The All Mighty Search Engine

 

In my last post, I talked some about the importance of content marketing in business. When you create interesting content you help your company stand out. Your content gets visibility through your own sharing, on social media sites, and through search engines like Google and Bing.
 

There are several ways people find your website. The first is called organic, meaning people know your web address and type it in. This usually accounts for the largest percentage of traffic on the average website. The second is refferal, someone sees your link on a different website and clicks on it. Searching for a need or service specifically, makes up a third category of website traffic, with links in marketing campaigns (email, etc.) taking fourth place. So why are search engines still the critical part of content marketing?

 

Simplicity, meaning it’s easier to type in a word or a sentence into, insert search engine here, and find what you are looking for. This goes for everyone and everything. Prospects will see your business on social media sites, especially if you connect and share your content. Yet, if someone is actively searching for a product or service, they’re most likely going to search the web. You’ve got to be visible there.

 

I said a little about who uses search engines in the above paragraph, but to embolden it, everyone uses search engines. It’s second nature now, when we want to know or find something, we Google it.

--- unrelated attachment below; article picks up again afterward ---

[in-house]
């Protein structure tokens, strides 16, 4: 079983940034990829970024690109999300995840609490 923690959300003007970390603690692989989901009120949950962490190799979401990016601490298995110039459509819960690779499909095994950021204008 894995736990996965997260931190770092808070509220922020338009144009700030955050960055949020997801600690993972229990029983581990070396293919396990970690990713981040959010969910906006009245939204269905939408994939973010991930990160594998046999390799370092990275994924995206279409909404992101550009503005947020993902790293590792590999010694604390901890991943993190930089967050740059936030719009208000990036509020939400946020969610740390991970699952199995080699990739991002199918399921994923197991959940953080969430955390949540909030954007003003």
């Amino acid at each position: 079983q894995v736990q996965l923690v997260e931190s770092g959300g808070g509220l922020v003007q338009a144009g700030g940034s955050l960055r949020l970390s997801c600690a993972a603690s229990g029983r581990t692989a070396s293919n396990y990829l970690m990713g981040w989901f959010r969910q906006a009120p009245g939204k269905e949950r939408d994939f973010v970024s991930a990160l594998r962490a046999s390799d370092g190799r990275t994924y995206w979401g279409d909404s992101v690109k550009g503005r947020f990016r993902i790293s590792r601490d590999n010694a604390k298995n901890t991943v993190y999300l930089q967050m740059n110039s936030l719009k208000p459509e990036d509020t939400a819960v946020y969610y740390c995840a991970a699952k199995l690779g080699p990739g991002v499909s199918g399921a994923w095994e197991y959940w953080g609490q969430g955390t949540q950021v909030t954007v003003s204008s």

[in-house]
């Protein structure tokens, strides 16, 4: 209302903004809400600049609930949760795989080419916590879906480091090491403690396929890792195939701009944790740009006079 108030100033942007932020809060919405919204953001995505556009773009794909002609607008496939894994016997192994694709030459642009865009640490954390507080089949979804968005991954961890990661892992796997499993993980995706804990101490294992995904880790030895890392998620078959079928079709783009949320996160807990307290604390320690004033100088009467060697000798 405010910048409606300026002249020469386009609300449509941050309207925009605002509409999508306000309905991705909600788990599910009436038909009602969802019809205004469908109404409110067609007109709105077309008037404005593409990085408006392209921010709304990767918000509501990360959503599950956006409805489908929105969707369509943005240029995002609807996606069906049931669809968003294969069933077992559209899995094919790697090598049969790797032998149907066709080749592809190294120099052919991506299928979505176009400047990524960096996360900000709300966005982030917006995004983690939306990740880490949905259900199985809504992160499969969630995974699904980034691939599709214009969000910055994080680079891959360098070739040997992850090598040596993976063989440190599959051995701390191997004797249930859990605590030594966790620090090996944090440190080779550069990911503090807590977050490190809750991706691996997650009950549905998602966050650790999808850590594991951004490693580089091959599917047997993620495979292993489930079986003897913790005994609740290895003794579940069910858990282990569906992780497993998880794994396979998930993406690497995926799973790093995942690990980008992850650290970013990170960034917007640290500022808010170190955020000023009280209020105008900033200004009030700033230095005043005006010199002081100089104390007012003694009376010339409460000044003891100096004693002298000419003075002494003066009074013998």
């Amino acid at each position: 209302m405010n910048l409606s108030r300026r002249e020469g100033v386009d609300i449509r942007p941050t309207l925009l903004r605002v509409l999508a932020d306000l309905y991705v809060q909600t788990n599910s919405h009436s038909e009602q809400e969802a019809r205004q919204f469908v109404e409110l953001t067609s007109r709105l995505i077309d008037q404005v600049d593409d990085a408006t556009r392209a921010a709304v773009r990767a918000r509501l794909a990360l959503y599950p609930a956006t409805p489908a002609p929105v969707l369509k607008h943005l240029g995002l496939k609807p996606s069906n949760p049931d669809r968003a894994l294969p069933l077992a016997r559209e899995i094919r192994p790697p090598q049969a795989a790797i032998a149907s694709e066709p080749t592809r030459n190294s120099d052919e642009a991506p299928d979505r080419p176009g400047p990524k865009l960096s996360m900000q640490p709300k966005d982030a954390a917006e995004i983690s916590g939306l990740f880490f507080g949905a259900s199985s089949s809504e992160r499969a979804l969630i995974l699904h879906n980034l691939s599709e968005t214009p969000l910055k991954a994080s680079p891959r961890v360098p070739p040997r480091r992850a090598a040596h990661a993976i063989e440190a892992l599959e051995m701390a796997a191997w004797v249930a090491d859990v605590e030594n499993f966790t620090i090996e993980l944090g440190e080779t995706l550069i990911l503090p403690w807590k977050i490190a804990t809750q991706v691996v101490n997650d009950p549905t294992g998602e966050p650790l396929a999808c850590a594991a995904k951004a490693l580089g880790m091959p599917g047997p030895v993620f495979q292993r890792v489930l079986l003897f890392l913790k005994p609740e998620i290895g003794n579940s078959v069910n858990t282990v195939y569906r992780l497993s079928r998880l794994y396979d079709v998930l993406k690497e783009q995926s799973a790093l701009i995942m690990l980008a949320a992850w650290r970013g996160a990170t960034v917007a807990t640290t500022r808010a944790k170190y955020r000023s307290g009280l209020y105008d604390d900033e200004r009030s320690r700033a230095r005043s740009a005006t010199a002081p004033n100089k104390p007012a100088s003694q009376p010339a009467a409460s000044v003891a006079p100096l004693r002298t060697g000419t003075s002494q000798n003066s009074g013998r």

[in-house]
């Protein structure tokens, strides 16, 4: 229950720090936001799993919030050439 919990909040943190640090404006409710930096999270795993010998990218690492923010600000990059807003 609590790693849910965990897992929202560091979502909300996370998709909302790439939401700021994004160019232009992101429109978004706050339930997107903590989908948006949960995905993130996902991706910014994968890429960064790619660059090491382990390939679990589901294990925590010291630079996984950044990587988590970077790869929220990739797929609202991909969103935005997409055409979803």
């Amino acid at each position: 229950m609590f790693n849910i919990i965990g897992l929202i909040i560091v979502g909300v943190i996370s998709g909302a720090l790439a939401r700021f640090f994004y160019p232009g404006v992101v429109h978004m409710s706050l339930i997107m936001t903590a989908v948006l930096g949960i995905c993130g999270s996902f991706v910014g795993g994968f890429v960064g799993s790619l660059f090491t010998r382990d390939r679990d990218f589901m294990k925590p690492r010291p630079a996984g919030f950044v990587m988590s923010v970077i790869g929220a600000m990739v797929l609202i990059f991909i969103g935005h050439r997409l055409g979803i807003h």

The algorithm is the how, what and backbone of any and all search engines. It’s what translates the sentence, “boots that won’t wear out” into 17,000,000 pages in .17 seconds. The algorithm is the maker or breaker of a web sites traffic.

 

 

Lines of computer code decide whether or not the content on your website is worthy of the top rank. Google’s current algorithm, which has been in practice for a few months now, is called Hummingbird. There are several changes that came with this new algorithm, but its impact on content marketing is the main focus.
 

Hummingbird has the capability now to handle much more complex search queries, making it easier for the user to find the closest match to what they typed. This means keywords, the words typed in to the search bar, that found web sites before have less impact. Google looks at the whole sentence now, which means keywords are no longer enough.
 

Before, pages could be loaded with keywords and they would be rewarded with higher placement. Hummingbird doesn’t like that, in fact it penalizes a website with too many keywords as not being engaging or original enough.
 

Being engaging and original is what content marketing is all about. Remember the goal is to inform or entertain. This encourages users to revisit your site and keeps you on the top of their mind. It also positions you and your staff as experts in your field. Now with Google’s Hummingbird update, creating engaging, original content can also help your search marketing efforts.
 

While search engines are important, and some could say the most important traffic driver, that does not mean you can forget your visibility on social media. You must balance both to build your image and your traffic.
 

Make it easy for people to find you, build your network, share great content and visits will follow.  

 

About Nick Clark

Nick is recent graduate of Baldwin-Wallace College where he received a bachelor’s degree in English. As a Content Creator for Crowd Hydrant, he works with businesses to understand their needs and goals and then, writes engaging content for their blogs and websites. Nick also enjoys writing short stories and poetry. For more about Nick, connect with him on LinkedIn, Google+ or Twitter.